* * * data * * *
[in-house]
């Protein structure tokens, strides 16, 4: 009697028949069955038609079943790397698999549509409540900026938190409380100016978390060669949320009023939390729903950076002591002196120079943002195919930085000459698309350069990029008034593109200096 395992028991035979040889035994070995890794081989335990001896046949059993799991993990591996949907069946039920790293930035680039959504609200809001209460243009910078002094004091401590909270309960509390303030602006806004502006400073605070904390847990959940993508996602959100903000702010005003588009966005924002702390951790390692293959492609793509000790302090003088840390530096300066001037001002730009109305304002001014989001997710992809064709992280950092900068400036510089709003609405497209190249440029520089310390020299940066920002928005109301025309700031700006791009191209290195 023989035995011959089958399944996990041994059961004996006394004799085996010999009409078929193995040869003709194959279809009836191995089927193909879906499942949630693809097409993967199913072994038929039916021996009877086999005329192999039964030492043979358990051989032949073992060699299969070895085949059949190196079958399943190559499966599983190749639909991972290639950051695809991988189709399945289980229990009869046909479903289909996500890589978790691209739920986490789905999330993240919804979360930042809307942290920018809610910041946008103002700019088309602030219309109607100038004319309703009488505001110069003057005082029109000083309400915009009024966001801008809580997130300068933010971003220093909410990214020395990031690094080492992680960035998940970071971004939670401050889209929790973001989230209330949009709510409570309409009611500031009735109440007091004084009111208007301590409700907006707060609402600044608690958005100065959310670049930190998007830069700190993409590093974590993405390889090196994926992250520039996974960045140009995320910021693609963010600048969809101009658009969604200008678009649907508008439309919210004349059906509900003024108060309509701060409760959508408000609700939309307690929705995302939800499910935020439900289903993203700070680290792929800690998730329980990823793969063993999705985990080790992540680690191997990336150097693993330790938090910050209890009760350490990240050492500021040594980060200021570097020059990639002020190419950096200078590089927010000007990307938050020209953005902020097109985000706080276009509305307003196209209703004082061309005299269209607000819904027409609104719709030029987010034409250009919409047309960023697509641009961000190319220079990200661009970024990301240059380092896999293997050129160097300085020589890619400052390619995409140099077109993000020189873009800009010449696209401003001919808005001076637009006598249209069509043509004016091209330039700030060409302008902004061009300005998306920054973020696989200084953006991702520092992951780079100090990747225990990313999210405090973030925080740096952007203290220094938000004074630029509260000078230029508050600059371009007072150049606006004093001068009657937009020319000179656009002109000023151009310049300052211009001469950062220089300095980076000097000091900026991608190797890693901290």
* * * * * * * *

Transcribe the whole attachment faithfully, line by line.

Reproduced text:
[in-house]
């Protein structure tokens, strides 16, 4: 009697028949069955038609079943790397698999549509409540900026938190409380100016978390060669949320009023939390729903950076002591002196120079943002195919930085000459698309350069990029008034593109200096 395992028991035979040889035994070995890794081989335990001896046949059993799991993990591996949907069946039920790293930035680039959504609200809001209460243009910078002094004091401590909270309960509390303030602006806004502006400073605070904390847990959940993508996602959100903000702010005003588009966005924002702390951790390692293959492609793509000790302090003088840390530096300066001037001002730009109305304002001014989001997710992809064709992280950092900068400036510089709003609405497209190249440029520089310390020299940066920002928005109301025309700031700006791009191209290195 023989035995011959089958399944996990041994059961004996006394004799085996010999009409078929193995040869003709194959279809009836191995089927193909879906499942949630693809097409993967199913072994038929039916021996009877086999005329192999039964030492043979358990051989032949073992060699299969070895085949059949190196079958399943190559499966599983190749639909991972290639950051695809991988189709399945289980229990009869046909479903289909996500890589978790691209739920986490789905999330993240919804979360930042809307942290920018809610910041946008103002700019088309602030219309109607100038004319309703009488505001110069003057005082029109000083309400915009009024966001801008809580997130300068933010971003220093909410990214020395990031690094080492992680960035998940970071971004939670401050889209929790973001989230209330949009709510409570309409009611500031009735109440007091004084009111208007301590409700907006707060609402600044608690958005100065959310670049930190998007830069700190993409590093974590993405390889090196994926992250520039996974960045140009995320910021693609963010600048969809101009658009969604200008678009649907508008439309919210004349059906509900003024108060309509701060409760959508408000609700939309307690929705995302939800499910935020439900289903993203700070680290792929800690998730329980990823793969063993999705985990080790992540680690191997990336150097693993330790938090910050209890009760350490990240050492500021040594980060200021570097020059990639002020190419950096200078590089927010000007990307938050020209953005902020097109985000706080276009509305307003196209209703004082061309005299269209607000819904027409609104719709030029987010034409250009919409047309960023697509641009961000190319220079990200661009970024990301240059380092896999293997050129160097300085020589890619400052390619995409140099077109993000020189873009800009010449696209401003001919808005001076637009006598249209069509043509004016091209330039700030060409302008902004061009300005998306920054973020696989200084953006991702520092992951780079100090990747225990990313999210405090973030925080740096952007203290220094938000004074630029509260000078230029508050600059371009007072150049606006004093001068009657937009020319000179656009002109000023151009310049300052211009001469950062220089300095980076000097000091900026991608190797890693901290």